Unwrapping and Visualizing Cuneiform Tablets


IEEE Computer Graphics and Applications
Vol. 22, No. 6, November/December, 2002, pp. 82-88.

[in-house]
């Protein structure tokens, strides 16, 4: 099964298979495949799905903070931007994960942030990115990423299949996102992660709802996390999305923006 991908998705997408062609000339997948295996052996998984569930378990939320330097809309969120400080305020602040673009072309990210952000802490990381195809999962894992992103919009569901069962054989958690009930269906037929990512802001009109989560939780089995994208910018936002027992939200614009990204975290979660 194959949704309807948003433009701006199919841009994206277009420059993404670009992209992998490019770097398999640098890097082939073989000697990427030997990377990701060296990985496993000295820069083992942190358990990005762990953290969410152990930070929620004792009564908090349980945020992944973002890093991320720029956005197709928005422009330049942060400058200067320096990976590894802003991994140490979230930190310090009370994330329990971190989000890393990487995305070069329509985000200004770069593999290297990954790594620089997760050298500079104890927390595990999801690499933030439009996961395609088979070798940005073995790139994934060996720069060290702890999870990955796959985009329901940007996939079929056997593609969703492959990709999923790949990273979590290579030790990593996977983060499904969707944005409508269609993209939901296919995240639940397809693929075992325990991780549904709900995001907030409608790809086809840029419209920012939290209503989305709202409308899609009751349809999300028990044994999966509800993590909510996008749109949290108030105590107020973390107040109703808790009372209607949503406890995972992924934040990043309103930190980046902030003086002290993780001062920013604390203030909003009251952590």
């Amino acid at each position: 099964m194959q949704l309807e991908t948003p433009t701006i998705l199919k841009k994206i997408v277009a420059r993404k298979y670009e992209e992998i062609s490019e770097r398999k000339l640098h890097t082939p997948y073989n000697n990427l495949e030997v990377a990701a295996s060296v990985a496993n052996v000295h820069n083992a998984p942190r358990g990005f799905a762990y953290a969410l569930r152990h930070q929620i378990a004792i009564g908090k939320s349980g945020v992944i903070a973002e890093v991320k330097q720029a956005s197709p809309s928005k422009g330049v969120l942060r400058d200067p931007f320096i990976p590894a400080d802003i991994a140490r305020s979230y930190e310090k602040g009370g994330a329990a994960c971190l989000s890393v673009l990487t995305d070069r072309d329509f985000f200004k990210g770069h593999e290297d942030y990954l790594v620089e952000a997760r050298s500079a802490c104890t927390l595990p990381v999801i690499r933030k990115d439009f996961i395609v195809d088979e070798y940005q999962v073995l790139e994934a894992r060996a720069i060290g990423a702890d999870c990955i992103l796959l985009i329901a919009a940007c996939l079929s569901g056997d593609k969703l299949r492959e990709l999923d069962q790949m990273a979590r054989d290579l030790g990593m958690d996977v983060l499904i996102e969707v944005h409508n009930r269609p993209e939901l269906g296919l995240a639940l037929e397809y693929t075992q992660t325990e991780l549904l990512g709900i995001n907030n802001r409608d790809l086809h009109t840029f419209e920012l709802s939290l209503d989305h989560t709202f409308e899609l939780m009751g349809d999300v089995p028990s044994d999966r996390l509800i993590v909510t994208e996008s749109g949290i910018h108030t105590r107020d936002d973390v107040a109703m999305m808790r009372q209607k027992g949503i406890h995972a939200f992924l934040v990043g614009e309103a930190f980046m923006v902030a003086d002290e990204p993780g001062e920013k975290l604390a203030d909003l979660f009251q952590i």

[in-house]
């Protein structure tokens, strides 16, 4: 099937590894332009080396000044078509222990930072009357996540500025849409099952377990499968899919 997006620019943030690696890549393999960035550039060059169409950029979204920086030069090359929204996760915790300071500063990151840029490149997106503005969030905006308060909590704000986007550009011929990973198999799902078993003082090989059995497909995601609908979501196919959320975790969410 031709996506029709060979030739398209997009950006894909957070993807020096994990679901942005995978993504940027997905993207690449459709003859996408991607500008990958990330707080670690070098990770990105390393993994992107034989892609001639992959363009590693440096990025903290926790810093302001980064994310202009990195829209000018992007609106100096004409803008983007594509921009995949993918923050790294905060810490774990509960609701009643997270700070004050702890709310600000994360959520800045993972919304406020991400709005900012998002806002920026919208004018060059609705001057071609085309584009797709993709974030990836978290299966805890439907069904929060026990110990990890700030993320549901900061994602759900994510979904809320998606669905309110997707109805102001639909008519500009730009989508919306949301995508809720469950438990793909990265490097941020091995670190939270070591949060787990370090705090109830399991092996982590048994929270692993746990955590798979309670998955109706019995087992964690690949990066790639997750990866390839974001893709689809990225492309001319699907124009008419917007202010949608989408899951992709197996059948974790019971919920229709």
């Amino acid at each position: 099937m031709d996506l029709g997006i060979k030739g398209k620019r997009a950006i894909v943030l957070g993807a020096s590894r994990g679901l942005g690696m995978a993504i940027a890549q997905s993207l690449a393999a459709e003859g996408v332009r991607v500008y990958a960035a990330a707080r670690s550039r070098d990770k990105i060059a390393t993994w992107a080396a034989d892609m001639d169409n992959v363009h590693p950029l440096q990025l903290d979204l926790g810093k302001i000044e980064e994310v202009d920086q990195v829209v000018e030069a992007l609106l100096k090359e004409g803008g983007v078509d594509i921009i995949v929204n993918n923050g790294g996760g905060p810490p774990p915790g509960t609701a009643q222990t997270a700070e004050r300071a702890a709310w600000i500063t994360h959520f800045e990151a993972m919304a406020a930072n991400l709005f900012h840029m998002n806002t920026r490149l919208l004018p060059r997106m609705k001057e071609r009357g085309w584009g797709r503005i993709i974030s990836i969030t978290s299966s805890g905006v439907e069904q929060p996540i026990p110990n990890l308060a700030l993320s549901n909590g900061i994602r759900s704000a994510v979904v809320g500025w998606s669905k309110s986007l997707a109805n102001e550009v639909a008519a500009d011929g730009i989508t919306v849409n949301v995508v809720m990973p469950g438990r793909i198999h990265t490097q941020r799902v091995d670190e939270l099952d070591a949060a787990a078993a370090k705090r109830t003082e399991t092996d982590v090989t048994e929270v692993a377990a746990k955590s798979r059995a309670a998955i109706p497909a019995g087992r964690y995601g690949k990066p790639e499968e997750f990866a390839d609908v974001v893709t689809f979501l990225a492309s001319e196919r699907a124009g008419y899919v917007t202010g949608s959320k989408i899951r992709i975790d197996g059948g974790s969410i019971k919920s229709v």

Thousands of historically revealing cuneiform clay tablets, which were inscribed in Mesopotamia millenia ago, still exist today.  Visualizing cuneiform writing is important when deciphering what is written on the tablets.  It is also important when reproducing the tablets in papers and books.  Unfortunately, scholars have found photographs to be an inadequate visualization tool, for two reasons.  First, the text wraps around the sides of some tablets, so a single viewpoint is insufficient.  Second, a raking light will illuminate some textual features, but will leave others shadowed or invisible because they are either obscured by features on the tablet or are nearly aligned with the lighting direction.  We present solutions to these problems by first creating a high-resolution 3D computer model from laser range data, then unwrapping and flattening the inscriptions on the model to a plane, allowing us to represent them as a scalar displacement map, and finally, rendering this map non-photorealistically using accessibility and curvature coloring.  The output of this semi-automatic process enables all of a tablet's text to be perceived in a single concise image.  Our technique can also be applied to other types of inscribed surfaces, including bas-reliefs.

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